What if your message is being ignored? How do you grab people’s attention?

We’re exploring the story you’re telling and the one you’re not (but really should!).

You may have heard different terms being used which more or less seem to indicate the same one thing. The customer journey, client roadmap, StoryBrand, brand mapping, …

Funny enough, the way I look at it, is that these have all one thing in common, and it’s not storytelling. Although that’s what a good brand needs to do in order to articulate, fascinate and captivate, that’s not how it starts however.

Good storytelling starts out by listening. Listening really well, as in deep listening. Deep listening is about gaining insights into what your customer wants, but really deep down. For example, you may hire a lawyer to advice you on a legal issue. What you’re looking for is to have peace of mind that the event you’re organizing is not going to expose you to any legal liabilities. What the lawyer is selling you is his extensive knowledge of the law as it pertains to your issue, charged at an hourly rate of XYZ. But that’s not what you’re buying.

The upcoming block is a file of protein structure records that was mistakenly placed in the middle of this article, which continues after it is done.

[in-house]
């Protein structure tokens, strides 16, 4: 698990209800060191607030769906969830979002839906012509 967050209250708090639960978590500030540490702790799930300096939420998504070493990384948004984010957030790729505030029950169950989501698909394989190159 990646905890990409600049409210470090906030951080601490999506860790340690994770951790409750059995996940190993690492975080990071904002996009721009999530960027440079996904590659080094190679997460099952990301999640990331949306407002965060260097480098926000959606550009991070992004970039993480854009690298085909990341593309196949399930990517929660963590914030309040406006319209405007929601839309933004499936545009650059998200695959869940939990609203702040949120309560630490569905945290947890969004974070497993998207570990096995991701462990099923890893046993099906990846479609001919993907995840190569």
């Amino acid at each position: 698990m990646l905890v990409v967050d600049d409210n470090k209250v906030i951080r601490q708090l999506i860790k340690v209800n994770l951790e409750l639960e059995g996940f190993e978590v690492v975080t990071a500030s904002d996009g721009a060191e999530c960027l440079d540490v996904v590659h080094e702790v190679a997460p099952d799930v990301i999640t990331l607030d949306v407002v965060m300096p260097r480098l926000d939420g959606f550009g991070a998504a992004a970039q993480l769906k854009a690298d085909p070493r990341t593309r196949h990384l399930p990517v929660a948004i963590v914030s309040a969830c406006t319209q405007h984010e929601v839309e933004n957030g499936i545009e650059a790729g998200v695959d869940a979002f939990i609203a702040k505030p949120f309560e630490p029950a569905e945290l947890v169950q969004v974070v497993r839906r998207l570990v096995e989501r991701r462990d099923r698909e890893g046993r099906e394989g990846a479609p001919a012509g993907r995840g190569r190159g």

Or take the example of a young manager at the financial firm who is in the market for a new BMW, … the latest model that is. Do you think he is interested in all the technical features on the dashboard (perhaps), or the horse power under the hood (mmm maybe)? It could be so, although I have a feeling that he is buying a brand new BMW to project an image of success and gain the respect from his colleagues at work and his clients, so that they will take him seriously as a manager at the firm, well on his way up to climbing the ladder all the way to the top floor.

Get my point here? The story of the lawyer is not the same as his client’s who is looking for peace of mind to cover all her bases as she moves forward in growing her event planning business. The young manager’s story is not the same as the car salesperson who is working hard in showing all the features that this latest model has available at the mere touch of a button.

Make sure that the story your brand is telling is not your story, but is the story of your customer. They are the hero in their own story, not you, not your brand.

“Effective marketing is about entering the conversation that is already taking place in the customer’s mind.”

~Robert Collier

In other words, if all you do is talk about yourself, or your brand, and how you’re so much better than the competition etc. etc., you’re failing to listen, and you’re not really gaining any insights as to why and how your product or service might help your customer win the day.

Companies tend to sell solutions to external problems, but customers buy solutions to internal problems.